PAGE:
A Hero - Directed by Asghar Farhadi
Another extraordinary film from the acclaimed Iranian filmmaker Asghar Farhadi, his best work since A Separation. I felt this story in my bones. You do something good, and everyone doubts it. Yet everyone else gets away with lies and hate. And no matter how hard you try, you will never convince anyone you're a good person if they don't witness it with their own eyes and can validate every last detail. If anything, this film bothers me so much because it's such an accurate and tragic depiction of just how unjust and ridiculous our world is. It may be set in Iran, but it's a universal story. And seeing it play out this way really disturbed me. But that is what compelling filmmaking is all about – stirring something up inside of us. The best part of Farhadi's A Hero is Amir Jadidi starring as Rahim, whose performance is so nuanced and impeccable that it's impossible not to feel the frustration and pain broiling deep inside of him, despite his innocuous smile.
The Summit of the Gods - Directed by Patrick Imbert
This is my instant all-time favorite from Cannes 2021. It's a very personal pick, and I know my connection to it may not carry over with others, but that's how it always is with cinema anyway. This film includes four of my favorite things in the whole world: mountains (and specifically the Himalayas), Japan, Nepal, as well as photography. Which is heaven to me. The Summit of the Gods (originally known as Le Sommet des Dieux in French) is one of the best mountain climbing movies I have EVER seen. I cannot wait to watch this again. I cannot wait to promote it and support it and talk about how much I love it. Everything about this film - from the exhilarating score by Amin Bouhafa to the awe-inspiring backdrops to the technical details & climbing accuracy to the story about trying to figure out why people keep climbing. All of it blew me away. I wasn't expecting to be this moved but wow. It's perfection. The film is directed by Patrick Imbert, who I realized only after watching is the same director behind the adorable The Big Bad Fox & Other Tales animated film.
Benedetta - Directed by Paul Verhoeven
Verhoeven reigns!! Benedetta is a full-on MOVIE movie, with a real dense story, not just a trashy film about lesbian nuns. I was swept away and happy to go along for the journey into the past into this convent. That's what impressed me so much – there's an entrancing and gripping epic story in this movie that is about some rebellious women learning to take on the authoritative assholes that run the church. They even cause an uprising in their little town! Ohhh hell yes! She is the chosen Nun, and oh yes she also f!&cks. The film also features the the most badass Jésus to ever grace the big screen - played by Jonathan Couzinié. But the real star is Virginie Efira, who commands all with her powerful performance as Benedetta. It's ravishing! Thrilling! The score is sweeping! Their passion is intense! Verhoeven has still got it. Honestly not at all what I was expecting from this, but still entirely entertaining to watch. Trust in Verhoeven and he shall deliver.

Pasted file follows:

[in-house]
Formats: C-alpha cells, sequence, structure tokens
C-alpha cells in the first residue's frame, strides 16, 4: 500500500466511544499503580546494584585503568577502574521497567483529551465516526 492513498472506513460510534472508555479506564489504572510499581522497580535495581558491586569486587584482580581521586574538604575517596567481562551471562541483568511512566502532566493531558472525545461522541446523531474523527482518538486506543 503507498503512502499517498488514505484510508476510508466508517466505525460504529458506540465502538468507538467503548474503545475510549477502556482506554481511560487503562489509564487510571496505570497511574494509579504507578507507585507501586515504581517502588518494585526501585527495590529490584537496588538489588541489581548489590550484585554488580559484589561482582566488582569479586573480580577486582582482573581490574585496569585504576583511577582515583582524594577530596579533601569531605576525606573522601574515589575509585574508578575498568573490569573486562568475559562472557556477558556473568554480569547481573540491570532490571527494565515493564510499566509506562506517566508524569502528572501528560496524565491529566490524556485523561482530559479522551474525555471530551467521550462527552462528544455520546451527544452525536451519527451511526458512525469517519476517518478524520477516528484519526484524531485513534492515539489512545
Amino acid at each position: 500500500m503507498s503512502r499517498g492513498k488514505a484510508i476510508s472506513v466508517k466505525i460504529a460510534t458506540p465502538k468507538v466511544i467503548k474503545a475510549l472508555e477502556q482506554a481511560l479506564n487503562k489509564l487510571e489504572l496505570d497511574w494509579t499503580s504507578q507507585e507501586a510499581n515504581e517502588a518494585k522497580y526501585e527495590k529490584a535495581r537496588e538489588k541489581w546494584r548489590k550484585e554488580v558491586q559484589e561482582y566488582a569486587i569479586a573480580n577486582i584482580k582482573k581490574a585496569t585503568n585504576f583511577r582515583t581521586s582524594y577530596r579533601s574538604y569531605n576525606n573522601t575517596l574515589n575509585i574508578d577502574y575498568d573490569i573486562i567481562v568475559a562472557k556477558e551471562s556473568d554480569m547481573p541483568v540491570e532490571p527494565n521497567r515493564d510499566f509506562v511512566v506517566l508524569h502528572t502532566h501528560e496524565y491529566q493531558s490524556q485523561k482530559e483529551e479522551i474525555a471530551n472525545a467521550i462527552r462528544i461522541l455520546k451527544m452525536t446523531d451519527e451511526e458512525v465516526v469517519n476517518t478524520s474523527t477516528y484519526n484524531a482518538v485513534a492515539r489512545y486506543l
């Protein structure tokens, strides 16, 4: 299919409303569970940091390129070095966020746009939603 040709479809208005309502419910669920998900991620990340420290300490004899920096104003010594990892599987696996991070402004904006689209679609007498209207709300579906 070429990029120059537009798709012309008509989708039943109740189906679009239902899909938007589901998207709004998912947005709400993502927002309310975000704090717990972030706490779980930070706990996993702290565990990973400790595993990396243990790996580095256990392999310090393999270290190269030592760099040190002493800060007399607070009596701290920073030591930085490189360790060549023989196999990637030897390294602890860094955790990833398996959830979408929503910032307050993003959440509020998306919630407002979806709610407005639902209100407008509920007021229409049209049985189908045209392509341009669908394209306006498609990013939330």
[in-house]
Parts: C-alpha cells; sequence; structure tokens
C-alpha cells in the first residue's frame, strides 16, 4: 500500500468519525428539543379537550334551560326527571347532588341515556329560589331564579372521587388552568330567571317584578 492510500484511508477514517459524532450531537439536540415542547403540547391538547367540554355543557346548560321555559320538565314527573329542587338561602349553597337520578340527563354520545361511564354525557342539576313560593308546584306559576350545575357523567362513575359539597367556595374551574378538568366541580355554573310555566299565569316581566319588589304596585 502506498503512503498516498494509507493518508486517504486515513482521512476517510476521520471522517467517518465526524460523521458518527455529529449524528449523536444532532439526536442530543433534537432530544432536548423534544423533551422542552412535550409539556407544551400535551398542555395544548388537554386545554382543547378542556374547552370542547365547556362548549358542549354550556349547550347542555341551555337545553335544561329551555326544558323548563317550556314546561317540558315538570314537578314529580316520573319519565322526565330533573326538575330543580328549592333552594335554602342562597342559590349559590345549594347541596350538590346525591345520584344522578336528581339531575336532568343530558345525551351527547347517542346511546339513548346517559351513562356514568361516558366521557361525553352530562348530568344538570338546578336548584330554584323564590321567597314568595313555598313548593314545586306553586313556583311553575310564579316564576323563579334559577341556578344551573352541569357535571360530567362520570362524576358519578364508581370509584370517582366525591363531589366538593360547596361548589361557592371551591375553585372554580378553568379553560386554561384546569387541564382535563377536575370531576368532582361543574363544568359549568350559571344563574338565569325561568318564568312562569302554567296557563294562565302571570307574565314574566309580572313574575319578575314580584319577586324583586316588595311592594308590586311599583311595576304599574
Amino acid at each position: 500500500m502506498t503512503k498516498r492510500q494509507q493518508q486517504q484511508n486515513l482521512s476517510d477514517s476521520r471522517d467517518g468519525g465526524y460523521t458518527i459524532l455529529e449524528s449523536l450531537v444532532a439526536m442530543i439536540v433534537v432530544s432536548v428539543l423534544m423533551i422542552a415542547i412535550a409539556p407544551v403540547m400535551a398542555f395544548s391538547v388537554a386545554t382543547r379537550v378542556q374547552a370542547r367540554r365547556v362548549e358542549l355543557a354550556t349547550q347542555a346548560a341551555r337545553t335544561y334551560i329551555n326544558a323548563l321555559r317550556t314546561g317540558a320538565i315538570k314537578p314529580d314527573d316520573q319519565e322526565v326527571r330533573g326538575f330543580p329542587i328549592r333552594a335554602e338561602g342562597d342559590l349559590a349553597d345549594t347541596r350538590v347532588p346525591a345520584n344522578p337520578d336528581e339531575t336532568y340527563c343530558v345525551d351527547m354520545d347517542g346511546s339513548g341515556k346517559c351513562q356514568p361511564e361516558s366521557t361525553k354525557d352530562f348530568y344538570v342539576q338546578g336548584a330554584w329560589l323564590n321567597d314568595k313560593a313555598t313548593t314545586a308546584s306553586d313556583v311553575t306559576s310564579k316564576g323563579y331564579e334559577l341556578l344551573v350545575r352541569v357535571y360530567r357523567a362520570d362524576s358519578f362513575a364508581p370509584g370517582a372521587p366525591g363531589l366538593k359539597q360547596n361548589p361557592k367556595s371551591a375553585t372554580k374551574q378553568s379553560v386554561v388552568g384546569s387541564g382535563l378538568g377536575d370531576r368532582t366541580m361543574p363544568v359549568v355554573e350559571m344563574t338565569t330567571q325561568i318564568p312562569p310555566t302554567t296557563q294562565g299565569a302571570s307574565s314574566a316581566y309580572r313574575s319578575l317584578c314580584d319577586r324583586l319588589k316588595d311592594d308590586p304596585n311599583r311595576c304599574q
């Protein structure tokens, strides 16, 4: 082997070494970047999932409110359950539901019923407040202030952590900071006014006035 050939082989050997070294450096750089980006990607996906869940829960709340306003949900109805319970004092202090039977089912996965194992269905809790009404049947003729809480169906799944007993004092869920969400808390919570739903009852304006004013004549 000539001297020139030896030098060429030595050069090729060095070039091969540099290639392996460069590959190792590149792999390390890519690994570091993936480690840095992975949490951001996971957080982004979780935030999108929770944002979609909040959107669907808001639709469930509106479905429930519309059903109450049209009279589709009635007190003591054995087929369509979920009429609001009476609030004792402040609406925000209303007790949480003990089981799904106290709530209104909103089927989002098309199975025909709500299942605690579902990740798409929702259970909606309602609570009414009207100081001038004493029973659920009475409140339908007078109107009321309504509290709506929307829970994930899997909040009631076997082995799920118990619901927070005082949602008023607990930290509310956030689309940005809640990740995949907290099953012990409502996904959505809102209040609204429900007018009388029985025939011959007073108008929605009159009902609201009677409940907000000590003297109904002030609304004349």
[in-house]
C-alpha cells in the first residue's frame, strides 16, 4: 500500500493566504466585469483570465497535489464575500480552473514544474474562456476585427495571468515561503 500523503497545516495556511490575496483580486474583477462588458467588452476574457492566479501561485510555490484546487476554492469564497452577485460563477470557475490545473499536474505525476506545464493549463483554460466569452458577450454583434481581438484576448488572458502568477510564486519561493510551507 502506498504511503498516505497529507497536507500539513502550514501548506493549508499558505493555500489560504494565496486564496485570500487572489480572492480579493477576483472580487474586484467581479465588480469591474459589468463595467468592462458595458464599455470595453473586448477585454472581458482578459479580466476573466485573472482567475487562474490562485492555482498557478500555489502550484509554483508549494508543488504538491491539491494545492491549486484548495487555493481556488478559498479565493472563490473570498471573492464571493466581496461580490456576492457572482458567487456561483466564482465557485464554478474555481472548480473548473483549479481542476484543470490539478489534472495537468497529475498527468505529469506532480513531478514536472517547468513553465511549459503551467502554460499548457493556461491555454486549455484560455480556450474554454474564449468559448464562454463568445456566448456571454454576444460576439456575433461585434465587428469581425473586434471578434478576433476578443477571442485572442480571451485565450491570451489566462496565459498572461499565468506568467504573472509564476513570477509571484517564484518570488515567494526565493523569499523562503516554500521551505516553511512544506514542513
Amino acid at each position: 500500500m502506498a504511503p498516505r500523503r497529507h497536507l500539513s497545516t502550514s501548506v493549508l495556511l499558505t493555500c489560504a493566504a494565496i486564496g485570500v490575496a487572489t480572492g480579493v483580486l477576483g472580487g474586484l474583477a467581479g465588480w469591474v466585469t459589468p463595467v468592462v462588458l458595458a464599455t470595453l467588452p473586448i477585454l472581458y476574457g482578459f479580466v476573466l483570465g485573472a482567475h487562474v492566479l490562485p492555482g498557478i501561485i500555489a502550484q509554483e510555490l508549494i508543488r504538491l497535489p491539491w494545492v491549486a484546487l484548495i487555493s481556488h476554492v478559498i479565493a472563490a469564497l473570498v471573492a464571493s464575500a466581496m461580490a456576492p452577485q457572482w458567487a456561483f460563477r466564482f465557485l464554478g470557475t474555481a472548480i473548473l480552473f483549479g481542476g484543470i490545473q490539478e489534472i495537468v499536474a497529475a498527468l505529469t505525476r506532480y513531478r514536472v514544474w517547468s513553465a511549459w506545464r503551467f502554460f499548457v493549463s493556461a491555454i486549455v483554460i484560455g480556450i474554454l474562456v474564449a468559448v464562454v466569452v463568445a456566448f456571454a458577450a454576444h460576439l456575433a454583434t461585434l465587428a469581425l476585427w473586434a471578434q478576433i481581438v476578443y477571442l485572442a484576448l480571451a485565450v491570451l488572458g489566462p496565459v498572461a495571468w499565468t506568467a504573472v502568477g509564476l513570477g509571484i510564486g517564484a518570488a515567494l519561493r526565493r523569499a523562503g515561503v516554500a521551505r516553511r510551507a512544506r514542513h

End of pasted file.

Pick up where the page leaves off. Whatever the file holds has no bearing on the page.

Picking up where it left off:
A few other films from the festival I want to mention even though they weren't my favorite. First things first, I didn't hate Memoria like I was expecting to, and the more I talk about it with other critics, the more I appreciate the film and everything going on in it. Many critics think it's the best film of the festival by a mile, but it was obvious they'd totally love it before they even saw it. That kind of exaggerated praise is hyperbolic, but it's still a worthwhile film to dig into and discuss. I am a big fan of Jacques Audiard's films (and have seen many of them in Cannes in years past) but I wasn't that moved by Paris 13th District (aka Les Olympiades) - his latest B&W film about Parisian youth navigating the turbulence of modern romance & sexuality. It's very good, with a rad score by Rone, but not my favorite of the festival this year. Finally - the African uprising sci-fi musical Neptune Frost is the most original, ambitious, ahead-of-its-time creation at Cannes this year and I hope it eventually becomes a cult hit. I'm pretty sure it will. It's totally radical magic.
And that's it for Cannes 2021, wrapping up our coverage of the festival. Julia Ducournau's Titane won the Palme d'Or - find the full list of 2021 awards winners here. My coverage wraps up with this list of favorites and collection of trailers from the fest. I'm very much looking forward to returning to Cannes next year, it's one of my favorite fests and I always enjoy returning to get introduced to the latest that cinema has to offer.